President Joe Biden is set to hold his first one-on-one, in-person talks as president with an African leader on Thursday, hosting Kenyan President Uhuru Kenyatta as war and a humanitarian crisis roil neighbouring Ethiopia, according to the White House.
The meeting takes place two days after the United Nations International Criminal Court (ICJ) delivered a verdict – which Kenya has vowed not respect – could annex a sizeable maritime territory neighbouring Somalia.
In rejecting the verdict and vowing to stick to the boundary prior to the ruling, Kenya is following in the footsteps of the United States, the United Kingdom and China, which have also in past ignored the court’s decisions.
Notably, the Oval Office talks come just weeks after Biden signed an executive order threatening to levy sanctions against Ethiopian Prime Minister Abiy Ahmed and other leaders involved in a conflict gripping the Tigray region if steps aren’t taken soon to wind down the 11-month-old war.
Ethiopia and Somalia neighbour Kenya in the north.
But the situation in Ethiopia appears to have only worsened on the ground, with Tigray forces saying Ethiopia’s government has launched a long-threatened major military offensive against them in an attempt to end the war.
A statement from the Tigray external affairs office earlier this week alleged that hundreds of thousands of Ethiopians “regular and irregular fighters” launched a coordinated assault on several fronts.
Kenya, which shares a border with Ethiopia, has long had a strong relationship with the U.S., partnering with Washington in efforts to thwart Islamic terrorism.
Kenya currently holds the presidency of the U.N. Security Council, a post that rotates monthly, one reason why Kenyatta is in the United States. Kenya also has been relatively vocal among African nations on the war in Ethiopia.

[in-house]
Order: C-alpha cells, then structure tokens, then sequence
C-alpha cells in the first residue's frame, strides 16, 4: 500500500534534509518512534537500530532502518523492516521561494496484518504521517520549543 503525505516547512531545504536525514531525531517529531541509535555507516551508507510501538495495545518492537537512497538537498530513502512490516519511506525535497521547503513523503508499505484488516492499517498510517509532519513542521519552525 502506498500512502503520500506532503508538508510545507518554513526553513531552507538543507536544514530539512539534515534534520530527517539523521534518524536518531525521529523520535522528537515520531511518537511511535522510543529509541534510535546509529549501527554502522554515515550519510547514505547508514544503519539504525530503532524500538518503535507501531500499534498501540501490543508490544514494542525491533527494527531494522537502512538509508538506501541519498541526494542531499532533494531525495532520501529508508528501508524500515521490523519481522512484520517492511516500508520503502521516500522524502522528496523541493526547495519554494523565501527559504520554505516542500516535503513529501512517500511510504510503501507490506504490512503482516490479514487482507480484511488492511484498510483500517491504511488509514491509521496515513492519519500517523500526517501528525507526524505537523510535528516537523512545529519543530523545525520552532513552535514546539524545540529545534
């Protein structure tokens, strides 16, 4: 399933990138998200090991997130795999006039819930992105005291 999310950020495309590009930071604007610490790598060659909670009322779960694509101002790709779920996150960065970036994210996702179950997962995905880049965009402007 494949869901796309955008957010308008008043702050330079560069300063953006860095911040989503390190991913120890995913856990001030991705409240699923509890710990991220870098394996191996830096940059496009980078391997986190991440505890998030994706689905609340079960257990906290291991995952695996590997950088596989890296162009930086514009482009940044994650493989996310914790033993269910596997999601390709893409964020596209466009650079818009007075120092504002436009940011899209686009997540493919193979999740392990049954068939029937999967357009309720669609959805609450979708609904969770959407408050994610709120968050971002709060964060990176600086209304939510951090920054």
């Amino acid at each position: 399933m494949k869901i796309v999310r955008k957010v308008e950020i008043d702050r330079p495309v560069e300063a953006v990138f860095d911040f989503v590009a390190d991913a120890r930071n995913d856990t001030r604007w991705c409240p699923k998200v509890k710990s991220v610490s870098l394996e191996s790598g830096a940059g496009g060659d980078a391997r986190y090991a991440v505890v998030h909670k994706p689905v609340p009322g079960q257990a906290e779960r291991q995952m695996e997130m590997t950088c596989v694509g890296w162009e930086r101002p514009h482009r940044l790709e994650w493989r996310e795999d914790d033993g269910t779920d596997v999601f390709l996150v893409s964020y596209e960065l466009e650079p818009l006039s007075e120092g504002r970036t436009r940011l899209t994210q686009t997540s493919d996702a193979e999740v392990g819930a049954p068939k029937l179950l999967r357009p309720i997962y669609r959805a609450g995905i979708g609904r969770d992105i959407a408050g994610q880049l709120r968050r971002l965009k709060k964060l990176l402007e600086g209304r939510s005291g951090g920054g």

Speaking to reporters at the U.N. on Tuesday, Kenyatta said the two sides need to come to “a political resolution because we do not believe that there is any military solution.”
The Biden administration is conducting an interagency review as it considers targets that might be hit by sanctions. The review is, in part, to make certain all agencies are “fully on board” with proposed targets, according to a senior administration official who spoke on the condition of anonymity to discuss the internal deliberations.
The Biden administration has said it would move forward with sanctions quickly if there is not a dramatic shift on the ground. The United Nations has warned that hundreds of thousands are living in human-made famine-like conditions as the conflict festers.
With Ethiopia’s government rejecting international “meddling” in its affairs, recent emphasis has been placed on trying to find an African solution to the crisis that has killed thousands, some now by starvation.
The US and United Nations say Ethiopian troops have prevented passage of trucks carrying food and other aid. Scores of people have starved to death, according to humanitarian organisations and media reported.
The meeting with Kenyatta comes as the Kenyan leader has faced scrutiny over his and his family’s offshore holdings uncovered in the Pandora Papers.
Kenyatta is one of more than 330 current and former politicians identified as beneficiaries of the secret accounts unveiled in recent reporting by the International Consortium of Investigative Journalists.
The ICIJ found that as Kenyatta publicly campaigned against corruption, his family stowed away about $30 million in offshore wealth.
The Pandora Papers revelations are expected to be brought up during the Oval Office meeting, the administration official said.
- A Tell and Bloomberg report